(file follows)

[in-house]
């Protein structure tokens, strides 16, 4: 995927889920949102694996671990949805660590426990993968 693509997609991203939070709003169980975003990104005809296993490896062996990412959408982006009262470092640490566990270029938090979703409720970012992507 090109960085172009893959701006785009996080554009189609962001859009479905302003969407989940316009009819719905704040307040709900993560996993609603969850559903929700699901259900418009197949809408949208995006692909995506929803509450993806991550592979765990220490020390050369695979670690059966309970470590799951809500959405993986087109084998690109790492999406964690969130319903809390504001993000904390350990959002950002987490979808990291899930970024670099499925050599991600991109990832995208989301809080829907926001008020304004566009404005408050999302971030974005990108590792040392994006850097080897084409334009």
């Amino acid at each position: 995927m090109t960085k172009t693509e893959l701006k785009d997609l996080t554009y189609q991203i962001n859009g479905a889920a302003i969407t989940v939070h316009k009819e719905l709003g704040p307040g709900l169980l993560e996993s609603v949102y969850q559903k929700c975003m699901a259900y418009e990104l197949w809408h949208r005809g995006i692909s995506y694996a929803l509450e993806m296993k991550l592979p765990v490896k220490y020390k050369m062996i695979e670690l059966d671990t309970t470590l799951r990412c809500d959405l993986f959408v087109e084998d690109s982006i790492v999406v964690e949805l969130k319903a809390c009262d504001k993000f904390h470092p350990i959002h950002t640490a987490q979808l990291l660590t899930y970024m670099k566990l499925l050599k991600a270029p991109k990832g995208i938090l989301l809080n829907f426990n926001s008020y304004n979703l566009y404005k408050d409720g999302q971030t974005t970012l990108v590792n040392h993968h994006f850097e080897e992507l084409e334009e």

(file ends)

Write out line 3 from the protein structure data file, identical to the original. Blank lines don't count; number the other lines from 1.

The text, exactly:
């Amino acid at each position: 995927m090109t960085k172009t693509e893959l701006k785009d997609l996080t554009y189609q991203i962001n859009g479905a889920a302003i969407t989940v939070h316009k009819e719905l709003g704040p307040g709900l169980l993560e996993s609603v949102y969850q559903k929700c975003m699901a259900y418009e990104l197949w809408h949208r005809g995006i692909s995506y694996a929803l509450e993806m296993k991550l592979p765990v490896k220490y020390k050369m062996i695979e670690l059966d671990t309970t470590l799951r990412c809500d959405l993986f959408v087109e084998d690109s982006i790492v999406v964690e949805l969130k319903a809390c009262d504001k993000f904390h470092p350990i959002h950002t640490a987490q979808l990291l660590t899930y970024m670099k566990l499925l050599k991600a270029p991109k990832g995208i938090l989301l809080n829907f426990n926001s008020y304004n979703l566009y404005k408050d409720g999302q971030t974005t970012l990108v590792n040392h993968h994006f850097e080897e992507l084409e334009e």